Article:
Over at Blue Oregon, Chuck Sheketoff joins the “spread the wealth” chorus:
Today’s revenue forecast shows that Oregon is in a revenue crisis, not a spending crisis. The Governor and legislators should address it with revenue solutions.
Oregon should turn first to its reserves, but these reserves will not be adequate… the state would still be far from having enough money to provide the services Oregonians demand and need. [emphasis added]
So… the state is far from having enough money to provide the services it’s promised to citizens, but somehow the problem is not that the state is spending too much, it’s that it’s not taking enough money from taxpayers.
Times are tough, though. The economy’s not doing so well at the moment, so squeezing the regular guy probably won’t be popular. Thankfully, Oregon has an under-utilized resource that it can exploit: rich people!
The most effective policy for raising revenue in this recessionary context is get revenue from those with the greatest ability to pay — both wealthy individuals and large, profitable corporations. That’s where the money is.
A tax increase on very wealthy individuals, who are best able to ride out the economic storm, would tap money that would more likely be saved rather than spent.
Another good option is to raise revenue from those profitable, large corporations, most of which are located out of state, who today escape paying their fair share of Oregon’s taxes. [emphasis added]
Fleecing the wealthy and shaking down large employers hardly seems like a wise solution to Oregon’s budget problems. The most obvious problem is that, in today’s global economy, “profitable, large corporations” have a lot of options when it comes to choosing where to set up shop. I’m going to hazard a guess and say that a massive tax increase to pay for an ever-increasing list of state “services” is probably going to make Oregon a less attractive place to do business. Not only will this have the side-effect of discouraging development, but there are likely to be a number of companies who will decide to relocate to other states or other countries.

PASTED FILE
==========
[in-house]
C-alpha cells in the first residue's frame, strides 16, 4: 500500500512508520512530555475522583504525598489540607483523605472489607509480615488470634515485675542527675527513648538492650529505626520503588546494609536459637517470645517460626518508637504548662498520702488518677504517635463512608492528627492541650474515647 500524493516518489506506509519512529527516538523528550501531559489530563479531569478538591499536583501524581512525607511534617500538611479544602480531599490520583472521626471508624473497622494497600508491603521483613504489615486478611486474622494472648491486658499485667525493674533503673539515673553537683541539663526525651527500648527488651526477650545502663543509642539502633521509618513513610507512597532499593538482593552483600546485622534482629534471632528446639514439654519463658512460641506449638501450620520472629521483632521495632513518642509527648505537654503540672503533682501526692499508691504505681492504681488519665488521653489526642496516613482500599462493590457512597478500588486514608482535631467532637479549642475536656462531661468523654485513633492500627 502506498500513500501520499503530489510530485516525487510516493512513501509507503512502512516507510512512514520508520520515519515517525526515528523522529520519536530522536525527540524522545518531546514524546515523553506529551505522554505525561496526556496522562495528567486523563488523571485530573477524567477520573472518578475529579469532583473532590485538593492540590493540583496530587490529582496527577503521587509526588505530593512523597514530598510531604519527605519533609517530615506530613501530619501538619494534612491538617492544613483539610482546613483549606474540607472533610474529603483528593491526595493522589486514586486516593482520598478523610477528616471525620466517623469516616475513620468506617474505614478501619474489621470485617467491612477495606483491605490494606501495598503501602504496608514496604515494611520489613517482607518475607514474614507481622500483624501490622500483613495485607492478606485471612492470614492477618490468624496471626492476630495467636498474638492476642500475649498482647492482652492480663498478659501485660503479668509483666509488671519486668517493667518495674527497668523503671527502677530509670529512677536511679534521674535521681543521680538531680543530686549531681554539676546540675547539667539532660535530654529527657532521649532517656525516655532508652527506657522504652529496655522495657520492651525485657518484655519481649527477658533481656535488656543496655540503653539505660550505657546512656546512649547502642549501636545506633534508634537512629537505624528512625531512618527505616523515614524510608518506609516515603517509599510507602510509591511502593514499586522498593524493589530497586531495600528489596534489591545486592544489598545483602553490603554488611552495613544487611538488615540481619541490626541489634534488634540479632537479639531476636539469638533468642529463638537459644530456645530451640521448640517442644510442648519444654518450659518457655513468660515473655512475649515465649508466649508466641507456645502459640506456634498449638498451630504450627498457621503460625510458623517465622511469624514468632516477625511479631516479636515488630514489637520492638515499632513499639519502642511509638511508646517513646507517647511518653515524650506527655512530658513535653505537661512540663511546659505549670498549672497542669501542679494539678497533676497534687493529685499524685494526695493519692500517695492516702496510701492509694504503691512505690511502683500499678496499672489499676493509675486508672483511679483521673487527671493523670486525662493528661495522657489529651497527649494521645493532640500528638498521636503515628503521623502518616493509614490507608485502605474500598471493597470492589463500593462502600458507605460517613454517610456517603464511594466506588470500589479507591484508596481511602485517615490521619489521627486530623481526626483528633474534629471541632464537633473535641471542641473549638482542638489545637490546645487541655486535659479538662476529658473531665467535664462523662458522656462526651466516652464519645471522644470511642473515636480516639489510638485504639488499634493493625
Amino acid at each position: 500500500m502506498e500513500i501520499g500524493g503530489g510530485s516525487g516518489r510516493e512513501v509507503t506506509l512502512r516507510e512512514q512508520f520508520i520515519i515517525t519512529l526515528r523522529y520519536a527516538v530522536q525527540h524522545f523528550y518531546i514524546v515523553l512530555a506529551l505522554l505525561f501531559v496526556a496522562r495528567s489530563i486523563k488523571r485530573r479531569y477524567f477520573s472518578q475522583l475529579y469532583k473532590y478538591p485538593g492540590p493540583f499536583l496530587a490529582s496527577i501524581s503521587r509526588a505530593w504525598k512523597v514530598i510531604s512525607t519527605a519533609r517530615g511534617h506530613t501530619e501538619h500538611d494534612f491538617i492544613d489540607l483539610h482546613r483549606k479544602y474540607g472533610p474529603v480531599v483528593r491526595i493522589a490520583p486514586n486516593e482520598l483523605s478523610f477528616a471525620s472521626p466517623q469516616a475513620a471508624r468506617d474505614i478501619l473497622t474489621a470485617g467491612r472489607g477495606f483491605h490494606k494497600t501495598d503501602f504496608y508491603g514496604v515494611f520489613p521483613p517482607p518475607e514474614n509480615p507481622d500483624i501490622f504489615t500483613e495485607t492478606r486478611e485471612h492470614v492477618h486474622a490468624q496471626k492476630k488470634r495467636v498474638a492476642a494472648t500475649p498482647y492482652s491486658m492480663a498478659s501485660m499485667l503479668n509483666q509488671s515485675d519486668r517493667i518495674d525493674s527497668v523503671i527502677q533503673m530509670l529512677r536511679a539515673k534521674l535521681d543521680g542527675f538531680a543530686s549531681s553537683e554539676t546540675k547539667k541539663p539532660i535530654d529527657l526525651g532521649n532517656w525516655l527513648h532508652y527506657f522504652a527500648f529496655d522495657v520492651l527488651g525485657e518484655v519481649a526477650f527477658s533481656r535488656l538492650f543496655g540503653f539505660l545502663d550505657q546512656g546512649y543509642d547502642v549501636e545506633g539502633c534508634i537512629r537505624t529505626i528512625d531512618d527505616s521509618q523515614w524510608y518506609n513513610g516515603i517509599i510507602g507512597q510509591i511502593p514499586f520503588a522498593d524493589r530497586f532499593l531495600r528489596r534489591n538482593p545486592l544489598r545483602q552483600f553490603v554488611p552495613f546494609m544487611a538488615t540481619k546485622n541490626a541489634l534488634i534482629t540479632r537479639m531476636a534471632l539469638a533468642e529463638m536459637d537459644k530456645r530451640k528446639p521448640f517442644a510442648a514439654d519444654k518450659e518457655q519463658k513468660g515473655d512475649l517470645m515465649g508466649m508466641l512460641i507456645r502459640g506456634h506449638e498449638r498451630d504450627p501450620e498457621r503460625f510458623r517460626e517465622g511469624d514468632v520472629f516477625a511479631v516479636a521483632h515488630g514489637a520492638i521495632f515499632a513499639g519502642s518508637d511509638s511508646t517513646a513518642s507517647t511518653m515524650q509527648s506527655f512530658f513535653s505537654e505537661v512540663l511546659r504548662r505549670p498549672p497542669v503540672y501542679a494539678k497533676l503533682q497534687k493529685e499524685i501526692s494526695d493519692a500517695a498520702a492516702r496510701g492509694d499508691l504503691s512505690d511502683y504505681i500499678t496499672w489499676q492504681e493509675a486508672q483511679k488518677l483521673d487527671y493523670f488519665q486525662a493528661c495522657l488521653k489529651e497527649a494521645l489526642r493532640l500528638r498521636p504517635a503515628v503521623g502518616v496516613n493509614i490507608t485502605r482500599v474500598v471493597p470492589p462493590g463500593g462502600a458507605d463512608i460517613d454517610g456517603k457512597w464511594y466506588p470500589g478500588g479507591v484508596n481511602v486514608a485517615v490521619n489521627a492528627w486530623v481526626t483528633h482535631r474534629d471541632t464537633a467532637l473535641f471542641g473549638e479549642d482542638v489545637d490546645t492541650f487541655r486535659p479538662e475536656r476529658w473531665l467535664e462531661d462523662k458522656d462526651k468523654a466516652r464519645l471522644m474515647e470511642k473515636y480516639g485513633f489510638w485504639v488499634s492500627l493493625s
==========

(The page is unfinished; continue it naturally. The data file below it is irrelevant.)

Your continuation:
They will then be lambasted for outsourcing jobs to more profitable locales and demonized for their greed. All the while, Oregon workers will be losing their jobs, further reducing the income tax till and adding to the burden on taxpayers. Sheketoff obliquely recognizes this (“They will claim, contrary to reality, that a tax will ‘pull money out of the economy.’”), but he ignores the criticism and offers no rebuttal or argument to the contrary.
Second, “redistributing” wealthy people’s money and increasing taxes on corporations does nothing to solve the real long term problem. By his own admission (and despite his assertion to the contrary), the problem is not one of revenue. The problem is that the State of Oregon is spending taxpayer dollars like there’s no tomorrow and then claiming there’s not enough to go around.
Maybe it’s time for public employees to face up to the same realities that Detroit’s beleaguered auto unions are eventually going to: At some point, accepting a cut in wages and/or benefits is going to be necessary for them to keep their jobs and for the state to remain solvent. Bail-outs are useless, expensive band-aids, and the government coming down with a case of economic vampirism every time there’s a budget crunch is no better.
Taxpayers may very well have to come to a similar realization. Demanding ever-more of the government requires an ever-increasing revenue stream. That money has to come from somewhere, but taxpayers rarely seem willing (or able) to pony up the cash.
After acknowledging that his ideas are sure to meet with resistance from free-market types (“The suggestion of a tax increase undoubtedly will elicit howls from those who fail to acknowledge the important role that government plays in the economy.” [I'd say that most of us do acknowledge the government's role in the economy, and don't much care for it. -ed.]), Sheketoff says “the current economic crisis demands smart, practical solutions, not ideological sound bites.”
I would agree, though I’m not sure how “raising revenues from those who can best afford to pay” amounts to anything resembling “smart, practical solution.” To be fair to Chuck Sheketoff, it’s not really a sound bite either. These days, “tax the rich, tax the greedy corporations, spread the weath” resembles more of a liturgy for progressives than anything else.